Are supermarket shoppers attracted to specialty merchandise rewards?
Miranda, Mario J and Konya, Laszlo (2008) Are supermarket shoppers attracted to specialty merchandise rewards? Marketing Intelligence and Planning, 26 (1). pp. 43-59. ISSN 0263-4503Full text for this resource is not available from the Research Repository.
Purpose – The aim is to examine whether supermarkets may be losing the opportunity to increase customer purchase outlays by means of loyalty points, convertible to acquire specialty goods and services provided by “bonus partners”. Design/methodology/approach – Two econometric models were constructed from data collected from 470 supermarket shoppers in one major Australian city, to predict mechanisms for making shoppers aware of loyalty points accrued on their credit card purchases and for inducing them to pay for purchases with specific credit cards linked to loyalty programmes of which they were members. Findings – Shoppers who are aware consider specialty merchandise in exchange for loyalty points to be a significant reason for joining a loyalty programme. However, when they actively seek to pay with specific credit cards because of loyalty points do not rank the conversion into specialty merchandise as a significant reason for membership. Research limitations/implications – No insight was sought on the relative importance of attitudes and implications of social influences on attitude formation and behavioural intention with respect to the accumulation of loyalty points. Practical implications – Specialist retailing planners can configure product offerings attractive to customers’ lifestyles and broader interests on the basis of shared insights into buying patterns and personal details captured during their enrolment in affiliated loyalty programmes with “bonus partners”. Originality/value – The paper offers an actionable strategy for customer retention and enhancement.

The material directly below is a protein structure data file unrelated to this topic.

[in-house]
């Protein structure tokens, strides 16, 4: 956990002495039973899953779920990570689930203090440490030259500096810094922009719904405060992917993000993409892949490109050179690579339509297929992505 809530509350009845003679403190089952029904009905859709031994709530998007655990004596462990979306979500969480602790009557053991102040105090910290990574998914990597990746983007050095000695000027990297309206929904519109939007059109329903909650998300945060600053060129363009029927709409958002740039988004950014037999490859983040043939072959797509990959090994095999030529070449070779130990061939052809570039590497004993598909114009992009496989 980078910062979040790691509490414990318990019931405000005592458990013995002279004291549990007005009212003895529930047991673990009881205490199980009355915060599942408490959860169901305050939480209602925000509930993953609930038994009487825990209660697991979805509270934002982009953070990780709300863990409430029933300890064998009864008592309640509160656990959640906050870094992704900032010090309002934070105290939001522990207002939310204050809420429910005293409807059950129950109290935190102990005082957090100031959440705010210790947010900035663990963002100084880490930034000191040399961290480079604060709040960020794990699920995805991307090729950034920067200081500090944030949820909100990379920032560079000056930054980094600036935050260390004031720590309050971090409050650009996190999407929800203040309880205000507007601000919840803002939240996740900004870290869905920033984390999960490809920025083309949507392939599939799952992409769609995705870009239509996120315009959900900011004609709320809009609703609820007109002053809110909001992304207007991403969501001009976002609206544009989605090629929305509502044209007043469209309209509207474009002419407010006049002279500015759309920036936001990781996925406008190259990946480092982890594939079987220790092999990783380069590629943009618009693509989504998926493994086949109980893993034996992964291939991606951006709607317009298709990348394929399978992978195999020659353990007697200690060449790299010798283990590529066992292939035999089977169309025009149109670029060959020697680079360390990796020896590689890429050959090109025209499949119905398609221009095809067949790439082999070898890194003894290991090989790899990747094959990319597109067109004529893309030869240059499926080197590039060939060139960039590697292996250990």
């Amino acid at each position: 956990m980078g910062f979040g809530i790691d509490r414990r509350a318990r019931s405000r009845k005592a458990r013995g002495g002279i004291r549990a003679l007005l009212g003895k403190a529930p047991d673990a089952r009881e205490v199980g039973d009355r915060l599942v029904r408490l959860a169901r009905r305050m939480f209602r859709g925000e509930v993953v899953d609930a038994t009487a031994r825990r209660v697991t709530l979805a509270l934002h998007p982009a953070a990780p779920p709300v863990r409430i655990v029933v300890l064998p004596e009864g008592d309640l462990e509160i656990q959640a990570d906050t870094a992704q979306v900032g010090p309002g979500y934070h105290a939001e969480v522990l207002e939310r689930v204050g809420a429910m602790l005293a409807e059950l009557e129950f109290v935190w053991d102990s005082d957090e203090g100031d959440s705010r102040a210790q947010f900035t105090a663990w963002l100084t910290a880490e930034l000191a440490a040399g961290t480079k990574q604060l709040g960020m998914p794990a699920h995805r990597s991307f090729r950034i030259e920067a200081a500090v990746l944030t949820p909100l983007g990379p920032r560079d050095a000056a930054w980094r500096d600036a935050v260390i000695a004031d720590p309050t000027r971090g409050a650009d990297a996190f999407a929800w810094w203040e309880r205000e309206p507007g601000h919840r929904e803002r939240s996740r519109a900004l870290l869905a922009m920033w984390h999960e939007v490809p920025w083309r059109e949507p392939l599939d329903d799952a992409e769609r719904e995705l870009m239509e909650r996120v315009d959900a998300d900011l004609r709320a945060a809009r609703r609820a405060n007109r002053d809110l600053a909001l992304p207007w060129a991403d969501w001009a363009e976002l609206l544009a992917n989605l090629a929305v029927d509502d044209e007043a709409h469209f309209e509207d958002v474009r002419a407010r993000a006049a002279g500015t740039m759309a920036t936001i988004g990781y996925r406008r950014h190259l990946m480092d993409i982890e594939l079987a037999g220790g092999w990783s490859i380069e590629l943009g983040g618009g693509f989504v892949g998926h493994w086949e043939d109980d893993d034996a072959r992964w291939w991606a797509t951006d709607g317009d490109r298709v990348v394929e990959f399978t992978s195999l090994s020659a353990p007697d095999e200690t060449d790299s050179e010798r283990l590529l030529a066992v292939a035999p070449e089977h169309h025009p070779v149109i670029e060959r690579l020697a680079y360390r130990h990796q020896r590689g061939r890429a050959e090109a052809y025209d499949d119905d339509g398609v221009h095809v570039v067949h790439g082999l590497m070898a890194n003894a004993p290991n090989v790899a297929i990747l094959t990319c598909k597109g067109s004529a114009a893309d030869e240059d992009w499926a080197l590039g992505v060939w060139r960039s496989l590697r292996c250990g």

|Uncontrolled Keywords:||ResPubID15311, customer loyalty, supermarkets, credit cards, loyalty schemes|
|Subjects:||Faculty/School/Research Centre/Department > School of Economics and Finance
FOR Classification > 1503 Business and Management
SEO Classification > 9104 Management and Productivity
|Date Deposited:||12 Sep 2011 01:05|
|Last Modified:||12 Sep 2011 01:05|
|ePrint Statistics:||View download statistics for this item|
|Citations in Scopus:||3 - View on Scopus|
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